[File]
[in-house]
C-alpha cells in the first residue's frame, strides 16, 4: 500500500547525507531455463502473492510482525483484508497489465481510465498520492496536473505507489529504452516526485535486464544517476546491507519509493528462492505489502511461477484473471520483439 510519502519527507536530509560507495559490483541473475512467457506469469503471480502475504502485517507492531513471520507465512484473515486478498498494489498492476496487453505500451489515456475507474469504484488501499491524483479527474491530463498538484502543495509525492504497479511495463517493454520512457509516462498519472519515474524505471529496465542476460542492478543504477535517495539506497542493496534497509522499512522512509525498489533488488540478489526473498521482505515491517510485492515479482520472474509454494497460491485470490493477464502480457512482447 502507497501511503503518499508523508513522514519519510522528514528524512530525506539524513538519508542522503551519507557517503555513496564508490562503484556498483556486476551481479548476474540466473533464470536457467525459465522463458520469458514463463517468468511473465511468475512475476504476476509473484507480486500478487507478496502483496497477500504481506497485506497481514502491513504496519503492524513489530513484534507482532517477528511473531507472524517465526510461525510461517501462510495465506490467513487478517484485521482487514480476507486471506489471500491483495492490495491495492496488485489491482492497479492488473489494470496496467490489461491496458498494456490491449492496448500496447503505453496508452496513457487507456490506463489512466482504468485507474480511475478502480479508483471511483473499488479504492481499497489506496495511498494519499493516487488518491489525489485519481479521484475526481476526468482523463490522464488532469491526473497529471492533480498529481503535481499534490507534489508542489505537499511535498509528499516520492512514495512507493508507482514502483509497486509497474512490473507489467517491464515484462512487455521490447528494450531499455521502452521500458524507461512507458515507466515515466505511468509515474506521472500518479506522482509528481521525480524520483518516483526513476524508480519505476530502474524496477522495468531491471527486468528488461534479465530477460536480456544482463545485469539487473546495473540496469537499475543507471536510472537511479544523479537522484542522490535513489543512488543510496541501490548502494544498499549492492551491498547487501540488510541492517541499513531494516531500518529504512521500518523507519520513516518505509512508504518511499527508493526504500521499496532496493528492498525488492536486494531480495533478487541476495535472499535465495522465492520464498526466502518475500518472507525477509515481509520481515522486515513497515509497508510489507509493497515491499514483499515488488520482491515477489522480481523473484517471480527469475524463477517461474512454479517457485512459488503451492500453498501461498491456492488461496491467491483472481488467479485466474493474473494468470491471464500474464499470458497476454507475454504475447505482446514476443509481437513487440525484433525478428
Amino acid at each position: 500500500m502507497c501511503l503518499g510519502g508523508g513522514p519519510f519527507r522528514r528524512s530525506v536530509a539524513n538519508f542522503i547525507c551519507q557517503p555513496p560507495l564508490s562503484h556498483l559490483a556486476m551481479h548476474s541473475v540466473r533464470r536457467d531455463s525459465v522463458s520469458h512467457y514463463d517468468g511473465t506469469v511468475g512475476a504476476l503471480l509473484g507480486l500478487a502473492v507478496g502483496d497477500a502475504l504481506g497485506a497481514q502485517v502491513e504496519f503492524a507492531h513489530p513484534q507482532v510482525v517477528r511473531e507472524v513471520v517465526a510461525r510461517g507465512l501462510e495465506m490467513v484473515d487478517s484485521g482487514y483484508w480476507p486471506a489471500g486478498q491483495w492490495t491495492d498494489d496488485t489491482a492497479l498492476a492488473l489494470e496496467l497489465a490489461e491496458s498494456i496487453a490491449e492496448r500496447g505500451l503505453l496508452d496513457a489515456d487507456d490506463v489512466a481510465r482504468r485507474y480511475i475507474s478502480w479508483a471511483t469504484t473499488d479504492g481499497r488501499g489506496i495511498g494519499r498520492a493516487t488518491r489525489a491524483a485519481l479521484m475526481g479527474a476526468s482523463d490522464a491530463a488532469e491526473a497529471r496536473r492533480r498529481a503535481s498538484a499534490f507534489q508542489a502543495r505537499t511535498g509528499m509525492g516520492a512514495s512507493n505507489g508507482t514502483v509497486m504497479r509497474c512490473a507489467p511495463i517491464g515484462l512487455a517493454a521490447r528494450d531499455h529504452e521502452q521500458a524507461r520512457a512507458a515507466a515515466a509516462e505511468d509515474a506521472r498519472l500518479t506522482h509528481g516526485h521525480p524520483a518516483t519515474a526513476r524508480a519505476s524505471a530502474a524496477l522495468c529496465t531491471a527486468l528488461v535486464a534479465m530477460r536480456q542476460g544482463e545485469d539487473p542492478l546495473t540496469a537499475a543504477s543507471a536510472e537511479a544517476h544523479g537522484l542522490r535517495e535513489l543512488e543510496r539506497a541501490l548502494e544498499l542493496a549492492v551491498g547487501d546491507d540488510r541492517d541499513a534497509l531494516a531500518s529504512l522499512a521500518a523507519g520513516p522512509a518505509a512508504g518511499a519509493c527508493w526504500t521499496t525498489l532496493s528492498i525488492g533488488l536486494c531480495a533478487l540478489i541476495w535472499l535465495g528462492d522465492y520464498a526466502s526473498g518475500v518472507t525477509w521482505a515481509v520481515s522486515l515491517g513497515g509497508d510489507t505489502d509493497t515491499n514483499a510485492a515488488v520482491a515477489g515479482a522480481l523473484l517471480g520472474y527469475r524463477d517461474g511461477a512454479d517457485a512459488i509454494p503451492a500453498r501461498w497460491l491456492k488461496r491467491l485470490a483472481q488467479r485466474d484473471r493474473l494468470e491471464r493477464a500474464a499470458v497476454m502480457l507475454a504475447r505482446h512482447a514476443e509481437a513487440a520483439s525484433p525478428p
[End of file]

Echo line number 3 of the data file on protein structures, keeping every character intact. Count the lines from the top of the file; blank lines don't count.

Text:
Amino acid at each position: 500500500m502507497c501511503l503518499g510519502g508523508g513522514p519519510f519527507r522528514r528524512s530525506v536530509a539524513n538519508f542522503i547525507c551519507q557517503p555513496p560507495l564508490s562503484h556498483l559490483a556486476m551481479h548476474s541473475v540466473r533464470r536457467d531455463s525459465v522463458s520469458h512467457y514463463d517468468g511473465t506469469v511468475g512475476a504476476l503471480l509473484g507480486l500478487a502473492v507478496g502483496d497477500a502475504l504481506g497485506a497481514q502485517v502491513e504496519f503492524a507492531h513489530p513484534q507482532v510482525v517477528r511473531e507472524v513471520v517465526a510461525r510461517g507465512l501462510e495465506m490467513v484473515d487478517s484485521g482487514y483484508w480476507p486471506a489471500g486478498q491483495w492490495t491495492d498494489d496488485t489491482a492497479l498492476a492488473l489494470e496496467l497489465a490489461e491496458s498494456i496487453a490491449e492496448r500496447g505500451l503505453l496508452d496513457a489515456d487507456d490506463v489512466a481510465r482504468r485507474y480511475i475507474s478502480w479508483a471511483t469504484t473499488d479504492g481499497r488501499g489506496i495511498g494519499r498520492a493516487t488518491r489525489a491524483a485519481l479521484m475526481g479527474a476526468s482523463d490522464a491530463a488532469e491526473a497529471r496536473r492533480r498529481a503535481s498538484a499534490f507534489q508542489a502543495r505537499t511535498g509528499m509525492g516520492a512514495s512507493n505507489g508507482t514502483v509497486m504497479r509497474c512490473a507489467p511495463i517491464g515484462l512487455a517493454a521490447r528494450d531499455h529504452e521502452q521500458a524507461r520512457a512507458a515507466a515515466a509516462e505511468d509515474a506521472r498519472l500518479t506522482h509528481g516526485h521525480p524520483a518516483t519515474a526513476r524508480a519505476s524505471a530502474a524496477l522495468c529496465t531491471a527486468l528488461v535486464a534479465m530477460r536480456q542476460g544482463e545485469d539487473p542492478l546495473t540496469a537499475a543504477s543507471a536510472e537511479a544517476h544523479g537522484l542522490r535517495e535513489l543512488e543510496r539506497a541501490l548502494e544498499l542493496a549492492v551491498g547487501d546491507d540488510r541492517d541499513a534497509l531494516a531500518s529504512l522499512a521500518a523507519g520513516p522512509a518505509a512508504g518511499a519509493c527508493w526504500t521499496t525498489l532496493s528492498i525488492g533488488l536486494c531480495a533478487l540478489i541476495w535472499l535465495g528462492d522465492y520464498a526466502s526473498g518475500v518472507t525477509w521482505a515481509v520481515s522486515l515491517g513497515g509497508d510489507t505489502d509493497t515491499n514483499a510485492a515488488v520482491a515477489g515479482a522480481l523473484l517471480g520472474y527469475r524463477d517461474g511461477a512454479d517457485a512459488i509454494p503451492a500453498r501461498w497460491l491456492k488461496r491467491l485470490a483472481q488467479r485466474d484473471r493474473l494468470e491471464r493477464a500474464a499470458v497476454m502480457l507475454a504475447r505482446h512482447a514476443e509481437a513487440a520483439s525484433p525478428p